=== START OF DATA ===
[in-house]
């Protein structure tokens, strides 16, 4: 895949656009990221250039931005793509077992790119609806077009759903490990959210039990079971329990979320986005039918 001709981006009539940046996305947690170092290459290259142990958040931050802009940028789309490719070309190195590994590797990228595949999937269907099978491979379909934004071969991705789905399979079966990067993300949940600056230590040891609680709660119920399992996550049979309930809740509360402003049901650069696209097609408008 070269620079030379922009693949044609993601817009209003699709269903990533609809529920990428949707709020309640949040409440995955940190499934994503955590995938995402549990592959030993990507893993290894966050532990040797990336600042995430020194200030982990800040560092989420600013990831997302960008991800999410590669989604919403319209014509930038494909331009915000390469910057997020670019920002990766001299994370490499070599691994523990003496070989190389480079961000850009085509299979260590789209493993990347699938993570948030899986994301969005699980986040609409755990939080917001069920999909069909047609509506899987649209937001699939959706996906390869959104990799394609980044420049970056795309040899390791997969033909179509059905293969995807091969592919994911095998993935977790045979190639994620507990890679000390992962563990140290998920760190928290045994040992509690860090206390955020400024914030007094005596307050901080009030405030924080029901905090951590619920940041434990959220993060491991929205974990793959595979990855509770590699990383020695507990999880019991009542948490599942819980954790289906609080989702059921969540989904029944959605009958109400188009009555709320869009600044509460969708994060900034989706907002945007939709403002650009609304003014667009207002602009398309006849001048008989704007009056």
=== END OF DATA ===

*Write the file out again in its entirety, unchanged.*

[in-house]
């Protein structure tokens, strides 16, 4: 895949656009990221250039931005793509077992790119609806077009759903490990959210039990079971329990979320986005039918 001709981006009539940046996305947690170092290459290259142990958040931050802009940028789309490719070309190195590994590797990228595949999937269907099978491979379909934004071969991705789905399979079966990067993300949940600056230590040891609680709660119920399992996550049979309930809740509360402003049901650069696209097609408008 070269620079030379922009693949044609993601817009209003699709269903990533609809529920990428949707709020309640949040409440995955940190499934994503955590995938995402549990592959030993990507893993290894966050532990040797990336600042995430020194200030982990800040560092989420600013990831997302960008991800999410590669989604919403319209014509930038494909331009915000390469910057997020670019920002990766001299994370490499070599691994523990003496070989190389480079961000850009085509299979260590789209493993990347699938993570948030899986994301969005699980986040609409755990939080917001069920999909069909047609509506899987649209937001699939959706996906390869959104990799394609980044420049970056795309040899390791997969033909179509059905293969995807091969592919994911095998993935977790045979190639994620507990890679000390992962563990140290998920760190928290045994040992509690860090206390955020400024914030007094005596307050901080009030405030924080029901905090951590619920940041434990959220993060491991929205974990793959595979990855509770590699990383020695507990999880019991009542948490599942819980954790289906609080989702059921969540989904029944959605009958109400188009009555709320869009600044509460969708994060900034989706907002945007939709403002650009609304003014667009207002602009398309006849001048008989704007009056």